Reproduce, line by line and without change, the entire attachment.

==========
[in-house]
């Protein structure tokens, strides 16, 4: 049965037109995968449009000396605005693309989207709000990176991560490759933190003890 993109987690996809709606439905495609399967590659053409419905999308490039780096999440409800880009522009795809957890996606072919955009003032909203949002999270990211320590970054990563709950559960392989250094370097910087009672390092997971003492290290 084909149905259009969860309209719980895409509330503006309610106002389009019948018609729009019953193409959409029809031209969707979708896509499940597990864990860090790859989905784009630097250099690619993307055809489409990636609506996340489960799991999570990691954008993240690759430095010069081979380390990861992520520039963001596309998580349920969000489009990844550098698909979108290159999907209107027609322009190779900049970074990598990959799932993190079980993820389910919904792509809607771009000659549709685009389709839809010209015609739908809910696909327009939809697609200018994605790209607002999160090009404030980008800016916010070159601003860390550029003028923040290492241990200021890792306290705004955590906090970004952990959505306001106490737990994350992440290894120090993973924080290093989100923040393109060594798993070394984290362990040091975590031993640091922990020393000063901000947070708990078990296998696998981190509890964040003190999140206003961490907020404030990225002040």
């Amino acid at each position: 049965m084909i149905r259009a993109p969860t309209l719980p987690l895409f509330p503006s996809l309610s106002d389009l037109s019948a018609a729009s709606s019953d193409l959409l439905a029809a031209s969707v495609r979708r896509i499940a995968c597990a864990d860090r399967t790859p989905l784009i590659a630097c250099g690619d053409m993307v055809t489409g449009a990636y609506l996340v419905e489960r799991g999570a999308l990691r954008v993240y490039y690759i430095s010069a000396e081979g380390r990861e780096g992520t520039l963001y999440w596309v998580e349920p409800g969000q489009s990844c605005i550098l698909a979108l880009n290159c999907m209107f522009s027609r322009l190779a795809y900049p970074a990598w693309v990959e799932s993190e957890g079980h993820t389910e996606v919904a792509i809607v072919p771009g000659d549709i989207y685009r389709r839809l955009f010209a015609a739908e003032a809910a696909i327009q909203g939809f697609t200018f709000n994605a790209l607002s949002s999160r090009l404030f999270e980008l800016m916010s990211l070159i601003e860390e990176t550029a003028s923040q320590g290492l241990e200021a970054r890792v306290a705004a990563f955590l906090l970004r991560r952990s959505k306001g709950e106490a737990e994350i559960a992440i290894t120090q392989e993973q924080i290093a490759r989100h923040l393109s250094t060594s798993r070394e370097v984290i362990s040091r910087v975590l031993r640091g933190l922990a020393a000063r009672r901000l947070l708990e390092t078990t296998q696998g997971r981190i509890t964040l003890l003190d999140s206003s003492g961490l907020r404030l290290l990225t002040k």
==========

[in-house]
């Protein structure tokens, strides 16, 4: 049965037109995968449009000396605005693309989207709000990176991560490759933190003890 993109987690996809709606439905495609399967590659053409419905999308490039780096999440409800880009522009795809957890996606072919955009003032909203949002999270990211320590970054990563709950559960392989250094370097910087009672390092997971003492290290 084909149905259009969860309209719980895409509330503006309610106002389009019948018609729009019953193409959409029809031209969707979708896509499940597990864990860090790859989905784009630097250099690619993307055809489409990636609506996340489960799991999570990691954008993240690759430095010069081979380390990861992520520039963001596309998580349920969000489009990844550098698909979108290159999907209107027609322009190779900049970074990598990959799932993190079980993820389910919904792509809607771009000659549709685009389709839809010209015609739908809910696909327009939809697609200018994605790209607002999160090009404030980008800016916010070159601003860390550029003028923040290492241990200021890792306290705004955590906090970004952990959505306001106490737990994350992440290894120090993973924080290093989100923040393109060594798993070394984290362990040091975590031993640091922990020393000063901000947070708990078990296998696998981190509890964040003190999140206003961490907020404030990225002040």
């Amino acid at each position: 049965m084909i149905r259009a993109p969860t309209l719980p987690l895409f509330p503006s996809l309610s106002d389009l037109s019948a018609a729009s709606s019953d193409l959409l439905a029809a031209s969707v495609r979708r896509i499940a995968c597990a864990d860090r399967t790859p989905l784009i590659a630097c250099g690619d053409m993307v055809t489409g449009a990636y609506l996340v419905e489960r799991g999570a999308l990691r954008v993240y490039y690759i430095s010069a000396e081979g380390r990861e780096g992520t520039l963001y999440w596309v998580e349920p409800g969000q489009s990844c605005i550098l698909a979108l880009n290159c999907m209107f522009s027609r322009l190779a795809y900049p970074a990598w693309v990959e799932s993190e957890g079980h993820t389910e996606v919904a792509i809607v072919p771009g000659d549709i989207y685009r389709r839809l955009f010209a015609a739908e003032a809910a696909i327009q909203g939809f697609t200018f709000n994605a790209l607002s949002s999160r090009l404030f999270e980008l800016m916010s990211l070159i601003e860390e990176t550029a003028s923040q320590g290492l241990e200021a970054r890792v306290a705004a990563f955590l906090l970004r991560r952990s959505k306001g709950e106490a737990e994350i559960a992440i290894t120090q392989e993973q924080i290093a490759r989100h923040l393109s250094t060594s798993r070394e370097v984290i362990s040091r910087v975590l031993r640091g933190l922990a020393a000063r009672r901000l947070l708990e390092t078990t296998q696998g997971r981190i509890t964040l003890l003190d999140s206003s003492g961490l907020r404030l290290l990225t002040k």